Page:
Transabdominal and laparoscopic cervicoisthmic cerclage
- Errol R Norwitz, MD, PhD, MBA
Errol R Norwitz, MD, PhD, MBA
- Professor and Chair
- Department of Obstetrics and Gynecology
- Tufts Medical Center and Tufts University School of Medicine
- Jon Ivar Einarsson, MD, PhD, MPH
Jon Ivar Einarsson, MD, PhD, MPH
- Director of Minimally Invasive Gynecologic Surgery
- Brigham and Women's Hospital
Transabdominal placement of a cerclage at the cervicoisthmic junction appears to be a safe and effective procedure for reducing the incidence of spontaneous pregnancy loss in selected patients with cervical insufficiency. This topic will discuss issues related to transabdominal cervicoisthmic cerclage. Issues related to cervical insufficiency and transvaginal cervical cerclage are reviewed separately. (See "Cervical insufficiency" and "Transvaginal cervical cerclage".)
CHOOSING A TRANSABDOMINAL VERSUS A TRANSVAGINAL APPROACH
The open transabdominal approach is obviously a more morbid procedure than the transvaginal approach, since a laparotomy is performed for placement and later for cesarean delivery. The procedure can also be performed laparoscopically, which is minimally invasive and thus associated with more rapid recovery but still more morbid than the transvaginal approach. Given the increased morbidity of any transabdominal procedure compared with a transvaginal procedure, most experts recommend reserving the transabdominal approach for women with cervical insufficiency who meet one (or both) of the following criteria:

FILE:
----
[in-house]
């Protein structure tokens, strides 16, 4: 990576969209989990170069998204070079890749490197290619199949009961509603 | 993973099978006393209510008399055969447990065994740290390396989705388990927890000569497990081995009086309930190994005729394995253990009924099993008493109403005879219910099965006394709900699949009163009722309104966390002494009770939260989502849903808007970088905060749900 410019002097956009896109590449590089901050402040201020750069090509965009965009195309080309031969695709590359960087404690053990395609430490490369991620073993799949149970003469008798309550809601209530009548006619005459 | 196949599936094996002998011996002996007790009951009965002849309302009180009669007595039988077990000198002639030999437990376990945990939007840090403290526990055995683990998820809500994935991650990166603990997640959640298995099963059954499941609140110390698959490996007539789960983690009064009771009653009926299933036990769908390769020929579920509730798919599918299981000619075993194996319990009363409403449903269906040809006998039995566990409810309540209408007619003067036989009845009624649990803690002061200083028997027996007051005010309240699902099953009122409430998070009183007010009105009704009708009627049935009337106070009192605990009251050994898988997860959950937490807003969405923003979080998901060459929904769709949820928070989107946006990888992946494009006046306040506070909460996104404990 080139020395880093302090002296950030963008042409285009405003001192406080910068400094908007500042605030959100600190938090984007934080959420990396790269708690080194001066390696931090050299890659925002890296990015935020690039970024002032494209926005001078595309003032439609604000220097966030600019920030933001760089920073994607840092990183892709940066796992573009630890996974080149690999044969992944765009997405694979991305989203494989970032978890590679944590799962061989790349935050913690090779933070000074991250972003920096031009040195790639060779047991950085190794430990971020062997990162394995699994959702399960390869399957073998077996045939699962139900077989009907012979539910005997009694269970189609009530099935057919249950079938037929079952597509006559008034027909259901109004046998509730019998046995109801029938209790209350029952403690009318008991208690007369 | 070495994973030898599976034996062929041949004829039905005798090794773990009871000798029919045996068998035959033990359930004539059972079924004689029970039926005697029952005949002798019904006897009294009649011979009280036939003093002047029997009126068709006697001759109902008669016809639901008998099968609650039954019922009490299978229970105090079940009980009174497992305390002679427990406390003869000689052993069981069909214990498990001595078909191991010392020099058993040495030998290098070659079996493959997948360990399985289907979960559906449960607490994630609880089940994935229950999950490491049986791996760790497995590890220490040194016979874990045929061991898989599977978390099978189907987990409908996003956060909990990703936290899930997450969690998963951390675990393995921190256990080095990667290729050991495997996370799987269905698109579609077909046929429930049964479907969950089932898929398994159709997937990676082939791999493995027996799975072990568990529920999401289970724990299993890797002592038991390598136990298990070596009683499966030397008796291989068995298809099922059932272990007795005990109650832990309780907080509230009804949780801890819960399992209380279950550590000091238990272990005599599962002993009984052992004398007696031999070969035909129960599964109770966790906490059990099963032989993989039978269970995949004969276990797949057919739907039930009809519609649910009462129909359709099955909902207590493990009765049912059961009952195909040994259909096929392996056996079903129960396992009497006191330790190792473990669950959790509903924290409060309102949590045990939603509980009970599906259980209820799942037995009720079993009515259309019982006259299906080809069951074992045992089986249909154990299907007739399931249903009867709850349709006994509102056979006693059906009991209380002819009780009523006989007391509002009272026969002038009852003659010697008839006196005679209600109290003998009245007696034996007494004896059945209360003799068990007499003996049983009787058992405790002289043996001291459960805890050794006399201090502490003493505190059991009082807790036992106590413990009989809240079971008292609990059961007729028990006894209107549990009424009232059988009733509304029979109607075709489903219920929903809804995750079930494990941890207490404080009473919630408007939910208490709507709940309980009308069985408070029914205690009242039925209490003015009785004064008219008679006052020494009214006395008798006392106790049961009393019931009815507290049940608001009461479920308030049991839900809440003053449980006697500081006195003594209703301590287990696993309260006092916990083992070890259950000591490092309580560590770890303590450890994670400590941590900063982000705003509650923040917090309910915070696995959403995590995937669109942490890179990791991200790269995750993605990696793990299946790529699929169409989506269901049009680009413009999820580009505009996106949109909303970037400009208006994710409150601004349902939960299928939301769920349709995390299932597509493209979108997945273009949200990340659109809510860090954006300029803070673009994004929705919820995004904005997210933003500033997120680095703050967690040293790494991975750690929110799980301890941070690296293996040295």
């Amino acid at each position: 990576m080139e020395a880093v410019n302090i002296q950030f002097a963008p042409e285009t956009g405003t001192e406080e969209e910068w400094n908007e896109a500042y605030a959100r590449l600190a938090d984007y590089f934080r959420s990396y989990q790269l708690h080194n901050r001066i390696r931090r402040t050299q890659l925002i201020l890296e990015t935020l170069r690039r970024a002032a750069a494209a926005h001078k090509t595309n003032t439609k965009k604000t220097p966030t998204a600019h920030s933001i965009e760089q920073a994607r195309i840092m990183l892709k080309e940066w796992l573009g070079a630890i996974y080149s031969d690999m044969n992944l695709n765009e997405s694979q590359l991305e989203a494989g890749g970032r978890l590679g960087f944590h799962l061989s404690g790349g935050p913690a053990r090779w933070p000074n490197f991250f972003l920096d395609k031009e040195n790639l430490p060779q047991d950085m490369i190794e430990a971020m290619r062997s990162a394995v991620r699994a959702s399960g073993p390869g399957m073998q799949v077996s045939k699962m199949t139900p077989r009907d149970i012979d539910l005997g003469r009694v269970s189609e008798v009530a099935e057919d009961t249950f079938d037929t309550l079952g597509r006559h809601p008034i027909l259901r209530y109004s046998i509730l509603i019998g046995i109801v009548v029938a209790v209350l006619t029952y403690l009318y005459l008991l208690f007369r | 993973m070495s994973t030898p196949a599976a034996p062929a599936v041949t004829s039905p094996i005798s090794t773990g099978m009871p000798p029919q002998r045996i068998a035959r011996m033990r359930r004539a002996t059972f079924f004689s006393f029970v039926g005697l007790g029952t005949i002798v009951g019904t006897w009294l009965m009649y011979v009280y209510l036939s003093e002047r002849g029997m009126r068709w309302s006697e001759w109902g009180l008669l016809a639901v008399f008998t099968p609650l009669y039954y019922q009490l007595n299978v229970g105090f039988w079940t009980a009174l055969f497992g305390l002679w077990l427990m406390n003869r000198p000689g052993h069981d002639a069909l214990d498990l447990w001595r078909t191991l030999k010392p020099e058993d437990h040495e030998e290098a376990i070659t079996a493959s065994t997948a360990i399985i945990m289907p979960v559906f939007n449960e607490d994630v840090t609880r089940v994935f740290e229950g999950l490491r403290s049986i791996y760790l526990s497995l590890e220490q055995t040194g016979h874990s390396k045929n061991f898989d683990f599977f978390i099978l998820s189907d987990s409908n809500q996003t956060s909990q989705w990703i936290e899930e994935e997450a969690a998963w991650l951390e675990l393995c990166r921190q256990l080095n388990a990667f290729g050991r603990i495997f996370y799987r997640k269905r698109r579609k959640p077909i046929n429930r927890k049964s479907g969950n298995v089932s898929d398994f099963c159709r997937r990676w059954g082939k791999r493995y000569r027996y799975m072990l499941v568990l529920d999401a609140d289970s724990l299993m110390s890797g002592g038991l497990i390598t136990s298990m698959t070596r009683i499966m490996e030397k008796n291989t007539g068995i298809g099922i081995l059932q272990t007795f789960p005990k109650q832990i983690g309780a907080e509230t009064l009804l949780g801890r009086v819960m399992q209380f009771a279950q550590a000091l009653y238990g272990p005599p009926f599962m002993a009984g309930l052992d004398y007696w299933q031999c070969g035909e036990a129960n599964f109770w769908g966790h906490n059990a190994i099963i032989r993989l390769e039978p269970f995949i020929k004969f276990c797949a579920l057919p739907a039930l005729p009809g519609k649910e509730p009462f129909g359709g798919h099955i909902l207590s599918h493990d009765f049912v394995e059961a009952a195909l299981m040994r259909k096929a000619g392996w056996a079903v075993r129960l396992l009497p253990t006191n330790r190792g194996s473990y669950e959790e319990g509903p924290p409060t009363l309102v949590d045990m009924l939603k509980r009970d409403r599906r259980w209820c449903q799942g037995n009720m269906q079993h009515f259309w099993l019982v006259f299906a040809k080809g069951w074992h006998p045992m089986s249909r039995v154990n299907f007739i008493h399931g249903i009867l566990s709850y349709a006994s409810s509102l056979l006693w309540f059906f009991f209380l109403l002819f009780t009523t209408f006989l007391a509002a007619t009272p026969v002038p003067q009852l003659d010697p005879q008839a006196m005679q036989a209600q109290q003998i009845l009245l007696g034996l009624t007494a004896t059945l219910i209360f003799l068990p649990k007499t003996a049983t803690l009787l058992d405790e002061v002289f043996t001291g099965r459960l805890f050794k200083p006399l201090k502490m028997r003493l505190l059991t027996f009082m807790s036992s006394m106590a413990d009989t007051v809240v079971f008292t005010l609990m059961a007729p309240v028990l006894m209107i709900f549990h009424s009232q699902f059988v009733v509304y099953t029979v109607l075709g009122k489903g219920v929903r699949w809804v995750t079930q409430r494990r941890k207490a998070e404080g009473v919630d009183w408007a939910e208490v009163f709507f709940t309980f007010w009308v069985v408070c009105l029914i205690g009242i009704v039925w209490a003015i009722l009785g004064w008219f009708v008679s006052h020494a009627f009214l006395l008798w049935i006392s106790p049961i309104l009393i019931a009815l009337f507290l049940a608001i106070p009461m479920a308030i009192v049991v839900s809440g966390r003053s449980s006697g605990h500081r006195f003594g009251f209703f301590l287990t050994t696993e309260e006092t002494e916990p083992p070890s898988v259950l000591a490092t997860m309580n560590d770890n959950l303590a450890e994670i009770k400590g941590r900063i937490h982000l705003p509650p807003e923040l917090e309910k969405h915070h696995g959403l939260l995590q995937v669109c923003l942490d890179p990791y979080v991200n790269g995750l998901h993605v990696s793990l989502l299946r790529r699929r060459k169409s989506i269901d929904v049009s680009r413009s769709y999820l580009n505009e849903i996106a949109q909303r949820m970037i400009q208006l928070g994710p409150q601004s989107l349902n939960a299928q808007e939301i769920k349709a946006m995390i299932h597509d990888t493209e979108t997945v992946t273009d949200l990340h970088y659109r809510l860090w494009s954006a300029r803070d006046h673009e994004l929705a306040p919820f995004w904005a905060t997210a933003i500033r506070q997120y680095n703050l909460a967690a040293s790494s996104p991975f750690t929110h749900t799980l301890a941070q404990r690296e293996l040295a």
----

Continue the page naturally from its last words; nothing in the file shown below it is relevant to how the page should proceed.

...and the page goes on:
●Failed to deliver a healthy newborn after at least one previous elective transvaginal cerclage (ie, does not include a rescue cerclage performed for advanced cervical dilation on physical examination).
The type of elective cerclage does not influence our decision. No compelling evidence indicates that, before resorting to a transabdominal approach, a Shirodkar cerclage should be attempted in the pregnancy after a failed prophylactic McDonald cerclage.
●Are unable to undergo a transvaginal procedure because an extremely short or absent cervix, amputated cervix, marked cervical scarring, or cervical defect make it technically impossible to perform.To continue reading this article, you must log in with your personal, hospital, or group practice subscription. For more information on subscription options, click below on the option that best describes you:
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- CHOOSING A TRANSABDOMINAL VERSUS A TRANSVAGINAL APPROACH
- APPROACH TO PATIENTS PRESENTING PRECONCEPTION
- APPROACH TO PATIENTS PRESENTING IN EARLY PREGNANCY
- Open transabdominal approach
- Laparoscopic approach
- - Cervicoisthmic cerclage via a transvaginal approach
- POSTOPERATIVE CARE
- Management of the cerclage after delivery
- MANAGEMENT OF FETAL DEMISE
- First trimester
- Early to mid second trimester
- Late second trimester and third trimester
- SUMMARY AND RECOMMENDATIONS